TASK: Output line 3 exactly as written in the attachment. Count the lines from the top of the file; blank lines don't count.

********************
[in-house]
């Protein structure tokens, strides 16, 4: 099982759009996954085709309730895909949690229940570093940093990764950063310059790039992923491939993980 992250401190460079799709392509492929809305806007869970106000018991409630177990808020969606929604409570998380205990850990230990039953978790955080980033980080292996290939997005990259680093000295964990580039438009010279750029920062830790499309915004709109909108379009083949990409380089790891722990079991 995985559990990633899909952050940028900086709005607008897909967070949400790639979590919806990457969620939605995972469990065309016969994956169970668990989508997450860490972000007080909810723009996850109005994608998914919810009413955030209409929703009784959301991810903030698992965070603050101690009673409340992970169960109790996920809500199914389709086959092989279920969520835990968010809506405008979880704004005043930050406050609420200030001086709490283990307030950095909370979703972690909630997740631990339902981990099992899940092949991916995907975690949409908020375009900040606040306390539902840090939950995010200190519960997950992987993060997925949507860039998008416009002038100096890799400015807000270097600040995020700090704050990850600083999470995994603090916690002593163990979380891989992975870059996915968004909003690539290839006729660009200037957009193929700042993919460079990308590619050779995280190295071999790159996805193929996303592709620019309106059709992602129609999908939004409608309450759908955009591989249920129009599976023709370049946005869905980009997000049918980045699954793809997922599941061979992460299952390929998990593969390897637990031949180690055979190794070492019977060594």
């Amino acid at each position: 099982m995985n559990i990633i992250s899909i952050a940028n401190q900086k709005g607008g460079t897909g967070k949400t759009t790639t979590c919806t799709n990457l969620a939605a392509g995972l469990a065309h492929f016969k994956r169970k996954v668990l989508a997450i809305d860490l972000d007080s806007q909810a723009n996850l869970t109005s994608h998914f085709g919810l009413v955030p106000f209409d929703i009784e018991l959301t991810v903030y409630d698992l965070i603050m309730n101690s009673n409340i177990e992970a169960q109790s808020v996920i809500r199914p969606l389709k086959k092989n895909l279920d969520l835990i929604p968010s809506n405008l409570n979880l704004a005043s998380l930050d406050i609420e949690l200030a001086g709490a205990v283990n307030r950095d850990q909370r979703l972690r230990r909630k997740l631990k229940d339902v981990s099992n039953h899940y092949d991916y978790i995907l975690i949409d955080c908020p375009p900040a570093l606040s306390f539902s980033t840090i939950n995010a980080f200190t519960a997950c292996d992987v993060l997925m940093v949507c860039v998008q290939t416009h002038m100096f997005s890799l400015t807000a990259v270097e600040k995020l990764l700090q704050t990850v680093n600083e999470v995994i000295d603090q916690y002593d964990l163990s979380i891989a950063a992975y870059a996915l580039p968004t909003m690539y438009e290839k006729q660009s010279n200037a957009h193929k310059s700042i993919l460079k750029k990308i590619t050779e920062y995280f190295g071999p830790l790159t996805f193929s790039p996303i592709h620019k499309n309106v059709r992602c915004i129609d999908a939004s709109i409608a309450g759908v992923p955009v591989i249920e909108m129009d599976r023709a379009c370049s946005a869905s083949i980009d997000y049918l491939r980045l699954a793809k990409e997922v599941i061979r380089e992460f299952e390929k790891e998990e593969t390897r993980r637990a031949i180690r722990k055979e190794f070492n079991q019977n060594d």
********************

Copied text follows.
């Amino acid at each position: 099982m995985n559990i990633i992250s899909i952050a940028n401190q900086k709005g607008g460079t897909g967070k949400t759009t790639t979590c919806t799709n990457l969620a939605a392509g995972l469990a065309h492929f016969k994956r169970k996954v668990l989508a997450i809305d860490l972000d007080s806007q909810a723009n996850l869970t109005s994608h998914f085709g919810l009413v955030p106000f209409d929703i009784e018991l959301t991810v903030y409630d698992l965070i603050m309730n101690s009673n409340i177990e992970a169960q109790s808020v996920i809500r199914p969606l389709k086959k092989n895909l279920d969520l835990i929604p968010s809506n405008l409570n979880l704004a005043s998380l930050d406050i609420e949690l200030a001086g709490a205990v283990n307030r950095d850990q909370r979703l972690r230990r909630k997740l631990k229940d339902v981990s099992n039953h899940y092949d991916y978790i995907l975690i949409d955080c908020p375009p900040a570093l606040s306390f539902s980033t840090i939950n995010a980080f200190t519960a997950c292996d992987v993060l997925m940093v949507c860039v998008q290939t416009h002038m100096f997005s890799l400015t807000a990259v270097e600040k995020l990764l700090q704050t990850v680093n600083e999470v995994i000295d603090q916690y002593d964990l163990s979380i891989a950063a992975y870059a996915l580039p968004t909003m690539y438009e290839k006729q660009s010279n200037a957009h193929k310059s700042i993919l460079k750029k990308i590619t050779e920062y995280f190295g071999p830790l790159t996805f193929s790039p996303i592709h620019k499309n309106v059709r992602c915004i129609d999908a939004s709109i409608a309450g759908v992923p955009v591989i249920e909108m129009d599976r023709a379009c370049s946005a869905s083949i980009d997000y049918l491939r980045l699954a793809k990409e997922v599941i061979r380089e992460f299952e390929k790891e998990e593969t390897r993980r637990a031949i180690r722990k055979e190794f070492n079991q019977n060594d």